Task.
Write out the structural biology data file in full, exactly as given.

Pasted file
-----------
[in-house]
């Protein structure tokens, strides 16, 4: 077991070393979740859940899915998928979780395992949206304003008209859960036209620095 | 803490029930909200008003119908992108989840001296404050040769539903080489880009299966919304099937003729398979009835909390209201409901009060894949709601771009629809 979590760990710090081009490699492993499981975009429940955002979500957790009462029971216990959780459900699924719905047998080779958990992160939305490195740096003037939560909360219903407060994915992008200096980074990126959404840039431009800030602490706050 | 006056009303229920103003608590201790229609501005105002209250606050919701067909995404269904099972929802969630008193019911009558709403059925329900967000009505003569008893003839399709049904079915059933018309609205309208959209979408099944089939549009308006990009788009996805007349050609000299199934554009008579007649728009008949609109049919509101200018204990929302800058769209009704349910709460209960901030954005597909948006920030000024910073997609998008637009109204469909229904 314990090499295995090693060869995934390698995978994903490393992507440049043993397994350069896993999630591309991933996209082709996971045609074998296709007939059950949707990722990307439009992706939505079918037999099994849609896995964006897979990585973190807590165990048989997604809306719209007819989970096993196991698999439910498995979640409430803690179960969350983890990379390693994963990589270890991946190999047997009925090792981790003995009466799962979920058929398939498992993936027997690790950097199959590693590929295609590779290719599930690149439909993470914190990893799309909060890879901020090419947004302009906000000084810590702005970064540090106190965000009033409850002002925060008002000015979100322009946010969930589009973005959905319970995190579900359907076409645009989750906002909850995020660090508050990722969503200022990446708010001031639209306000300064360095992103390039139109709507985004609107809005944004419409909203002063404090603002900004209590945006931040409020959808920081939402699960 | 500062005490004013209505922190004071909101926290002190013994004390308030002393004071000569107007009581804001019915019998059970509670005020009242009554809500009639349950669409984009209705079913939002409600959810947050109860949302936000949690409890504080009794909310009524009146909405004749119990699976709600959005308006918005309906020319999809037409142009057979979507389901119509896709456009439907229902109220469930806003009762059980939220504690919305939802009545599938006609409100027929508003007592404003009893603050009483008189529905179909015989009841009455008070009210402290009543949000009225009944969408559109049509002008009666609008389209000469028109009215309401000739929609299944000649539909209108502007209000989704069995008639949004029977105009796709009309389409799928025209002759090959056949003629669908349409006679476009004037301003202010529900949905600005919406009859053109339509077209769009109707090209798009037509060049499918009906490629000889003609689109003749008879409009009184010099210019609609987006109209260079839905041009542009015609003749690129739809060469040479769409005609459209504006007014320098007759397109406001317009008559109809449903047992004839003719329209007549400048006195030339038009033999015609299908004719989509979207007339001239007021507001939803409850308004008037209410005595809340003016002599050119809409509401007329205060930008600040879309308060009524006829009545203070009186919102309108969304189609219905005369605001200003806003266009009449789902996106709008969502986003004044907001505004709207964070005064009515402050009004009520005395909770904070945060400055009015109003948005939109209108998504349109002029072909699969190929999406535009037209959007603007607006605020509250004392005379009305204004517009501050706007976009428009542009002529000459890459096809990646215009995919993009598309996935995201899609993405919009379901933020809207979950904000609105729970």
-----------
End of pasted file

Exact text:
[in-house]
């Protein structure tokens, strides 16, 4: 077991070393979740859940899915998928979780395992949206304003008209859960036209620095 | 803490029930909200008003119908992108989840001296404050040769539903080489880009299966919304099937003729398979009835909390209201409901009060894949709601771009629809 979590760990710090081009490699492993499981975009429940955002979500957790009462029971216990959780459900699924719905047998080779958990992160939305490195740096003037939560909360219903407060994915992008200096980074990126959404840039431009800030602490706050 | 006056009303229920103003608590201790229609501005105002209250606050919701067909995404269904099972929802969630008193019911009558709403059925329900967000009505003569008893003839399709049904079915059933018309609205309208959209979408099944089939549009308006990009788009996805007349050609000299199934554009008579007649728009008949609109049919509101200018204990929302800058769209009704349910709460209960901030954005597909948006920030000024910073997609998008637009109204469909229904 314990090499295995090693060869995934390698995978994903490393992507440049043993397994350069896993999630591309991933996209082709996971045609074998296709007939059950949707990722990307439009992706939505079918037999099994849609896995964006897979990585973190807590165990048989997604809306719209007819989970096993196991698999439910498995979640409430803690179960969350983890990379390693994963990589270890991946190999047997009925090792981790003995009466799962979920058929398939498992993936027997690790950097199959590693590929295609590779290719599930690149439909993470914190990893799309909060890879901020090419947004302009906000000084810590702005970064540090106190965000009033409850002002925060008002000015979100322009946010969930589009973005959905319970995190579900359907076409645009989750906002909850995020660090508050990722969503200022990446708010001031639209306000300064360095992103390039139109709507985004609107809005944004419409909203002063404090603002900004209590945006931040409020959808920081939402699960 | 500062005490004013209505922190004071909101926290002190013994004390308030002393004071000569107007009581804001019915019998059970509670005020009242009554809500009639349950669409984009209705079913939002409600959810947050109860949302936000949690409890504080009794909310009524009146909405004749119990699976709600959005308006918005309906020319999809037409142009057979979507389901119509896709456009439907229902109220469930806003009762059980939220504690919305939802009545599938006609409100027929508003007592404003009893603050009483008189529905179909015989009841009455008070009210402290009543949000009225009944969408559109049509002008009666609008389209000469028109009215309401000739929609299944000649539909209108502007209000989704069995008639949004029977105009796709009309389409799928025209002759090959056949003629669908349409006679476009004037301003202010529900949905600005919406009859053109339509077209769009109707090209798009037509060049499918009906490629000889003609689109003749008879409009009184010099210019609609987006109209260079839905041009542009015609003749690129739809060469040479769409005609459209504006007014320098007759397109406001317009008559109809449903047992004839003719329209007549400048006195030339038009033999015609299908004719989509979207007339001239007021507001939803409850308004008037209410005595809340003016002599050119809409509401007329205060930008600040879309308060009524006829009545203070009186919102309108969304189609219905005369605001200003806003266009009449789902996106709008969502986003004044907001505004709207964070005064009515402050009004009520005395909770904070945060400055009015109003948005939109209108998504349109002029072909699969190929999406535009037209959007603007607006605020509250004392005379009305204004517009501050706007976009428009542009002529000459890459096809990646215009995919993009598309996935995201899609993405919009379901933020809207979950904000609105729970």